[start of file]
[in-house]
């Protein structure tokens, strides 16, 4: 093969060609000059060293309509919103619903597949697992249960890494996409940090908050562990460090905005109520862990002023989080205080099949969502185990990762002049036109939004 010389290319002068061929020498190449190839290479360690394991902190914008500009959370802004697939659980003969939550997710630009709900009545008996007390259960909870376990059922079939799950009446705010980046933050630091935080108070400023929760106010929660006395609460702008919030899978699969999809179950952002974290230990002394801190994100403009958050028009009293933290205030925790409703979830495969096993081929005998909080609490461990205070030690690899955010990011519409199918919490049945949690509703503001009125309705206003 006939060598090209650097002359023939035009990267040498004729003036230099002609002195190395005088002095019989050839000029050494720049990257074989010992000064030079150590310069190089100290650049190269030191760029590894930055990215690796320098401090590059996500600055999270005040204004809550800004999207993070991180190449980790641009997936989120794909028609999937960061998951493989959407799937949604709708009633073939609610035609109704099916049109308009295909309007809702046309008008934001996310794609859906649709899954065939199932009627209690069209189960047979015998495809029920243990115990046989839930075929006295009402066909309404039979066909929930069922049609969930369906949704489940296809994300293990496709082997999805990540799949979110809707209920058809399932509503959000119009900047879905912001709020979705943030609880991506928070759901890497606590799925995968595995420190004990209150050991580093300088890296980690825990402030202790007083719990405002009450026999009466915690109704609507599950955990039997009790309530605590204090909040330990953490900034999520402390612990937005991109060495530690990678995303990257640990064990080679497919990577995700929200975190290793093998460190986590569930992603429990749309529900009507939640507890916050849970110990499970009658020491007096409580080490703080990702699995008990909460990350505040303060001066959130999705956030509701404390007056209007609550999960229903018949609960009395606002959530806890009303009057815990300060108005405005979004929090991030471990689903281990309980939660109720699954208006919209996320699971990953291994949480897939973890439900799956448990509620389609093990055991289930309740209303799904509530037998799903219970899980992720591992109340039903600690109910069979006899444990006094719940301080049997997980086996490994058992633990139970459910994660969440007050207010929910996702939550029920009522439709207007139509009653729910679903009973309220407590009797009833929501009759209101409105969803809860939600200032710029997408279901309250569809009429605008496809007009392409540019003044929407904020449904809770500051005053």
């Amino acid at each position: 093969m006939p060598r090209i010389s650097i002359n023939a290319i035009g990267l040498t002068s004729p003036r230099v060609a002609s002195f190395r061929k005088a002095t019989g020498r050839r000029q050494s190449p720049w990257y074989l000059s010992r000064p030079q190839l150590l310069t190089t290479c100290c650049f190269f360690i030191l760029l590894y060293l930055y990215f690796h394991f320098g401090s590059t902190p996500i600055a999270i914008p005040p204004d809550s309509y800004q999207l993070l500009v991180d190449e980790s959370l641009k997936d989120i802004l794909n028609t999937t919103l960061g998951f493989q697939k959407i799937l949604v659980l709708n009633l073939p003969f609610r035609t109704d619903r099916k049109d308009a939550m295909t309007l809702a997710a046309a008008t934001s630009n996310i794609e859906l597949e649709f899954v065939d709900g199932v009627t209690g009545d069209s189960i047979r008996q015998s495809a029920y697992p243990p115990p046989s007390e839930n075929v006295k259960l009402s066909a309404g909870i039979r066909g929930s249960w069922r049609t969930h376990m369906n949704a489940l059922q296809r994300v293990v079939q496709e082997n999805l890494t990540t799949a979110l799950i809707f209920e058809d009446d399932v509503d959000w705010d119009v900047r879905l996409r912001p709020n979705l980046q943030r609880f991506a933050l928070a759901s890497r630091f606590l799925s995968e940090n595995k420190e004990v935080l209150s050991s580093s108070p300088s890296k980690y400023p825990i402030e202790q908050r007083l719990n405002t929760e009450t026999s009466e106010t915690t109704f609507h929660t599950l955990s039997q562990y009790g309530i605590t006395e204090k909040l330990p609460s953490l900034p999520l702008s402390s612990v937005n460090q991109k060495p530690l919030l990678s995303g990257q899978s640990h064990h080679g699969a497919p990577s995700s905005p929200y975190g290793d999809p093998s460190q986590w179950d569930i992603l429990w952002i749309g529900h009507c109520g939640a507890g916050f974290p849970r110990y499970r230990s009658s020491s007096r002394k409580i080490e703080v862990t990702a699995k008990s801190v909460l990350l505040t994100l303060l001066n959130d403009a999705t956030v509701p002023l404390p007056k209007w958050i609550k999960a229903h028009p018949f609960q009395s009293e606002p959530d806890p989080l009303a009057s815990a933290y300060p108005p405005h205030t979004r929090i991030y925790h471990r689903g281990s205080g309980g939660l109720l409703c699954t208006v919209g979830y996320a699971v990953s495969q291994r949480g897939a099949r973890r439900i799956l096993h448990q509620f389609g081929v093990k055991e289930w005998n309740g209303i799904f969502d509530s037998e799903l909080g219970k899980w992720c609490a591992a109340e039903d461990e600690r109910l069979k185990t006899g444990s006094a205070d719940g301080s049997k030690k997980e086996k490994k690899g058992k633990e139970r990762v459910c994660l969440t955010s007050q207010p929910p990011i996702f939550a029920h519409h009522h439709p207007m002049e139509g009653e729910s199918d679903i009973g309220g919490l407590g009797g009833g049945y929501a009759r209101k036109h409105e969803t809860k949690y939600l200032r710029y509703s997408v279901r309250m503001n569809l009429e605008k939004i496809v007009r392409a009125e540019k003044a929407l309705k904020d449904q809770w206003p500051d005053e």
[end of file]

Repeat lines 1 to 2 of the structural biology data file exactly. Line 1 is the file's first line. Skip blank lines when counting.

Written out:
[in-house]
């Protein structure tokens, strides 16, 4: 093969060609000059060293309509919103619903597949697992249960890494996409940090908050562990460090905005109520862990002023989080205080099949969502185990990762002049036109939004 010389290319002068061929020498190449190839290479360690394991902190914008500009959370802004697939659980003969939550997710630009709900009545008996007390259960909870376990059922079939799950009446705010980046933050630091935080108070400023929760106010929660006395609460702008919030899978699969999809179950952002974290230990002394801190994100403009958050028009009293933290205030925790409703979830495969096993081929005998909080609490461990205070030690690899955010990011519409199918919490049945949690509703503001009125309705206003 006939060598090209650097002359023939035009990267040498004729003036230099002609002195190395005088002095019989050839000029050494720049990257074989010992000064030079150590310069190089100290650049190269030191760029590894930055990215690796320098401090590059996500600055999270005040204004809550800004999207993070991180190449980790641009997936989120794909028609999937960061998951493989959407799937949604709708009633073939609610035609109704099916049109308009295909309007809702046309008008934001996310794609859906649709899954065939199932009627209690069209189960047979015998495809029920243990115990046989839930075929006295009402066909309404039979066909929930069922049609969930369906949704489940296809994300293990496709082997999805990540799949979110809707209920058809399932509503959000119009900047879905912001709020979705943030609880991506928070759901890497606590799925995968595995420190004990209150050991580093300088890296980690825990402030202790007083719990405002009450026999009466915690109704609507599950955990039997009790309530605590204090909040330990953490900034999520402390612990937005991109060495530690990678995303990257640990064990080679497919990577995700929200975190290793093998460190986590569930992603429990749309529900009507939640507890916050849970110990499970009658020491007096409580080490703080990702699995008990909460990350505040303060001066959130999705956030509701404390007056209007609550999960229903018949609960009395606002959530806890009303009057815990300060108005405005979004929090991030471990689903281990309980939660109720699954208006919209996320699971990953291994949480897939973890439900799956448990509620389609093990055991289930309740209303799904509530037998799903219970899980992720591992109340039903600690109910069979006899444990006094719940301080049997997980086996490994058992633990139970459910994660969440007050207010929910996702939550029920009522439709207007139509009653729910679903009973309220407590009797009833929501009759209101409105969803809860939600200032710029997408279901309250569809009429605008496809007009392409540019003044929407904020449904809770500051005053």